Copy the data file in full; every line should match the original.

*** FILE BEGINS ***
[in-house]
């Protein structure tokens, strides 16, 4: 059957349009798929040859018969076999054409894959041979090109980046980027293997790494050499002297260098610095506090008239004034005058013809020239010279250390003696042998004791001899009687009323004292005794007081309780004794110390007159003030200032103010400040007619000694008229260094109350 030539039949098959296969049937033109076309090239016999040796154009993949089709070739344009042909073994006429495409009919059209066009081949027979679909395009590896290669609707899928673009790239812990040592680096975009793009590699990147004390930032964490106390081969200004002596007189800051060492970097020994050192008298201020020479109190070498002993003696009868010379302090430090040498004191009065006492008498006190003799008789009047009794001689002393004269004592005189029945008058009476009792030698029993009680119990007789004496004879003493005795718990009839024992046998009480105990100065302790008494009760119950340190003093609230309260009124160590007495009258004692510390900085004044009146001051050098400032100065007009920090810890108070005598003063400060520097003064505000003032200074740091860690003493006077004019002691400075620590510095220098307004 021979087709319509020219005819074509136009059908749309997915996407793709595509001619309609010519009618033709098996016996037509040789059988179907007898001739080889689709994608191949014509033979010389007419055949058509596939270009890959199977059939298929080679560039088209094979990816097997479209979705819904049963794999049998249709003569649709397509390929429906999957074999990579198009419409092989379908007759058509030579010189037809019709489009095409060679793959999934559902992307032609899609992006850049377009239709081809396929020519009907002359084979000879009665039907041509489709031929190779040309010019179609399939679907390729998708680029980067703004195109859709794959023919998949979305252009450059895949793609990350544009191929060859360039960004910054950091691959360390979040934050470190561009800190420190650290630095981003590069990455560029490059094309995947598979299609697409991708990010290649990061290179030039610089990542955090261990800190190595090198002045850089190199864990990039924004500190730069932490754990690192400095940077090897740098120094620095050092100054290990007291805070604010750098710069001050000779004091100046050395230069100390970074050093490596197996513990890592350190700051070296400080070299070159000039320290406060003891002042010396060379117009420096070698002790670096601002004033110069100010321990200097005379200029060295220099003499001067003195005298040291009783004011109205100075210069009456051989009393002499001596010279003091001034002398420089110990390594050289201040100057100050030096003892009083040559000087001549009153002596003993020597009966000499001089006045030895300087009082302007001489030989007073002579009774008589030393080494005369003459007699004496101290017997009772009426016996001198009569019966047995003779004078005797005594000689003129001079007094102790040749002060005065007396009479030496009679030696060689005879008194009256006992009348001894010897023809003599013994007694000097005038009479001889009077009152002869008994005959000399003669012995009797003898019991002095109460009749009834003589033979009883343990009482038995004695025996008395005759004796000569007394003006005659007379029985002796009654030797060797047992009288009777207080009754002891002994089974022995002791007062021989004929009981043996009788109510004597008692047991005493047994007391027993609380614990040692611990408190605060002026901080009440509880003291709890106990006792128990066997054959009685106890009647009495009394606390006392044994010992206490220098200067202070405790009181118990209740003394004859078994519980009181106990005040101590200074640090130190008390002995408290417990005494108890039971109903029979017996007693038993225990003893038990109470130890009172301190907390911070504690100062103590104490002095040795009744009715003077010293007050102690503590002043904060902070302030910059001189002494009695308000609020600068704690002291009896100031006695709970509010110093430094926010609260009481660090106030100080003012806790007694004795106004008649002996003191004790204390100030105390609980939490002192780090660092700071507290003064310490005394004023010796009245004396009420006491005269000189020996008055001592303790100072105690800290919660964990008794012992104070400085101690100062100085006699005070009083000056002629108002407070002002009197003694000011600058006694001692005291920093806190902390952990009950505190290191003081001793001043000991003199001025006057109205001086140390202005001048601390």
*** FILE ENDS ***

[in-house]
């Protein structure tokens, strides 16, 4: 059957349009798929040859018969076999054409894959041979090109980046980027293997790494050499002297260098610095506090008239004034005058013809020239010279250390003696042998004791001899009687009323004292005794007081309780004794110390007159003030200032103010400040007619000694008229260094109350 030539039949098959296969049937033109076309090239016999040796154009993949089709070739344009042909073994006429495409009919059209066009081949027979679909395009590896290669609707899928673009790239812990040592680096975009793009590699990147004390930032964490106390081969200004002596007189800051060492970097020994050192008298201020020479109190070498002993003696009868010379302090430090040498004191009065006492008498006190003799008789009047009794001689002393004269004592005189029945008058009476009792030698029993009680119990007789004496004879003493005795718990009839024992046998009480105990100065302790008494009760119950340190003093609230309260009124160590007495009258004692510390900085004044009146001051050098400032100065007009920090810890108070005598003063400060520097003064505000003032200074740091860690003493006077004019002691400075620590510095220098307004 021979087709319509020219005819074509136009059908749309997915996407793709595509001619309609010519009618033709098996016996037509040789059988179907007898001739080889689709994608191949014509033979010389007419055949058509596939270009890959199977059939298929080679560039088209094979990816097997479209979705819904049963794999049998249709003569649709397509390929429906999957074999990579198009419409092989379908007759058509030579010189037809019709489009095409060679793959999934559902992307032609899609992006850049377009239709081809396929020519009907002359084979000879009665039907041509489709031929190779040309010019179609399939679907390729998708680029980067703004195109859709794959023919998949979305252009450059895949793609990350544009191929060859360039960004910054950091691959360390979040934050470190561009800190420190650290630095981003590069990455560029490059094309995947598979299609697409991708990010290649990061290179030039610089990542955090261990800190190595090198002045850089190199864990990039924004500190730069932490754990690192400095940077090897740098120094620095050092100054290990007291805070604010750098710069001050000779004091100046050395230069100390970074050093490596197996513990890592350190700051070296400080070299070159000039320290406060003891002042010396060379117009420096070698002790670096601002004033110069100010321990200097005379200029060295220099003499001067003195005298040291009783004011109205100075210069009456051989009393002499001596010279003091001034002398420089110990390594050289201040100057100050030096003892009083040559000087001549009153002596003993020597009966000499001089006045030895300087009082302007001489030989007073002579009774008589030393080494005369003459007699004496101290017997009772009426016996001198009569019966047995003779004078005797005594000689003129001079007094102790040749002060005065007396009479030496009679030696060689005879008194009256006992009348001894010897023809003599013994007694000097005038009479001889009077009152002869008994005959000399003669012995009797003898019991002095109460009749009834003589033979009883343990009482038995004695025996008395005759004796000569007394003006005659007379029985002796009654030797060797047992009288009777207080009754002891002994089974022995002791007062021989004929009981043996009788109510004597008692047991005493047994007391027993609380614990040692611990408190605060002026901080009440509880003291709890106990006792128990066997054959009685106890009647009495009394606390006392044994010992206490220098200067202070405790009181118990209740003394004859078994519980009181106990005040101590200074640090130190008390002995408290417990005494108890039971109903029979017996007693038993225990003893038990109470130890009172301190907390911070504690100062103590104490002095040795009744009715003077010293007050102690503590002043904060902070302030910059001189002494009695308000609020600068704690002291009896100031006695709970509010110093430094926010609260009481660090106030100080003012806790007694004795106004008649002996003191004790204390100030105390609980939490002192780090660092700071507290003064310490005394004023010796009245004396009420006491005269000189020996008055001592303790100072105690800290919660964990008794012992104070400085101690100062100085006699005070009083000056002629108002407070002002009197003694000011600058006694001692005291920093806190902390952990009950505190290191003081001793001043000991003199001025006057109205001086140390202005001048601390």